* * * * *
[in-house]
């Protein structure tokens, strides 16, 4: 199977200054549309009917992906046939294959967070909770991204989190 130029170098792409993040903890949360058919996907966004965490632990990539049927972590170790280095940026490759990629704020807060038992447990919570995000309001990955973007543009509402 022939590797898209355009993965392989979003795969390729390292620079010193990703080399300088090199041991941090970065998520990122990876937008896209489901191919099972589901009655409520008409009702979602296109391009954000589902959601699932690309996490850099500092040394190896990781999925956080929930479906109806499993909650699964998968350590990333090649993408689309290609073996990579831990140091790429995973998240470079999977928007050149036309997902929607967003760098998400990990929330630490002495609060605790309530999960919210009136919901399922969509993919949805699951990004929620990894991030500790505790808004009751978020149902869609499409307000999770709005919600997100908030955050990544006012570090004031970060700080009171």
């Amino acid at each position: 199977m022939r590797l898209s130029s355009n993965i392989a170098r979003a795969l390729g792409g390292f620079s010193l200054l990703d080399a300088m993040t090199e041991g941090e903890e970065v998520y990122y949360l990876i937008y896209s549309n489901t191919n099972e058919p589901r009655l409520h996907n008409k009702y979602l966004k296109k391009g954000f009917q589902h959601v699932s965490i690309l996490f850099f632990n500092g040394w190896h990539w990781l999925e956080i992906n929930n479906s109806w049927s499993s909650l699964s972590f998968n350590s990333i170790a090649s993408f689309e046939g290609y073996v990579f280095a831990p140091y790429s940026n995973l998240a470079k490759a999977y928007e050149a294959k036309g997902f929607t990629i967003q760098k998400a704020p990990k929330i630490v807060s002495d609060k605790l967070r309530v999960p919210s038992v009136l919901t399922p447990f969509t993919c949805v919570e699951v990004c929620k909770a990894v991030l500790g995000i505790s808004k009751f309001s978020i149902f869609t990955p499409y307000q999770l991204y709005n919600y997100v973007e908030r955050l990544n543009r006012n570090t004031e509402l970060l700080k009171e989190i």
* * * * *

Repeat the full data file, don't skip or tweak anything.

[in-house]
């Protein structure tokens, strides 16, 4: 199977200054549309009917992906046939294959967070909770991204989190 130029170098792409993040903890949360058919996907966004965490632990990539049927972590170790280095940026490759990629704020807060038992447990919570995000309001990955973007543009509402 022939590797898209355009993965392989979003795969390729390292620079010193990703080399300088090199041991941090970065998520990122990876937008896209489901191919099972589901009655409520008409009702979602296109391009954000589902959601699932690309996490850099500092040394190896990781999925956080929930479906109806499993909650699964998968350590990333090649993408689309290609073996990579831990140091790429995973998240470079999977928007050149036309997902929607967003760098998400990990929330630490002495609060605790309530999960919210009136919901399922969509993919949805699951990004929620990894991030500790505790808004009751978020149902869609499409307000999770709005919600997100908030955050990544006012570090004031970060700080009171």
């Amino acid at each position: 199977m022939r590797l898209s130029s355009n993965i392989a170098r979003a795969l390729g792409g390292f620079s010193l200054l990703d080399a300088m993040t090199e041991g941090e903890e970065v998520y990122y949360l990876i937008y896209s549309n489901t191919n099972e058919p589901r009655l409520h996907n008409k009702y979602l966004k296109k391009g954000f009917q589902h959601v699932s965490i690309l996490f850099f632990n500092g040394w190896h990539w990781l999925e956080i992906n929930n479906s109806w049927s499993s909650l699964s972590f998968n350590s990333i170790a090649s993408f689309e046939g290609y073996v990579f280095a831990p140091y790429s940026n995973l998240a470079k490759a999977y928007e050149a294959k036309g997902f929607t990629i967003q760098k998400a704020p990990k929330i630490v807060s002495d609060k605790l967070r309530v999960p919210s038992v009136l919901t399922p447990f969509t993919c949805v919570e699951v990004c929620k909770a990894v991030l500790g995000i505790s808004k009751f309001s978020i149902f869609t990955p499409y307000q999770l991204y709005n919600y997100v973007e908030r955050l990544n543009r006012n570090t004031e509402l970060l700080k009171e989190i």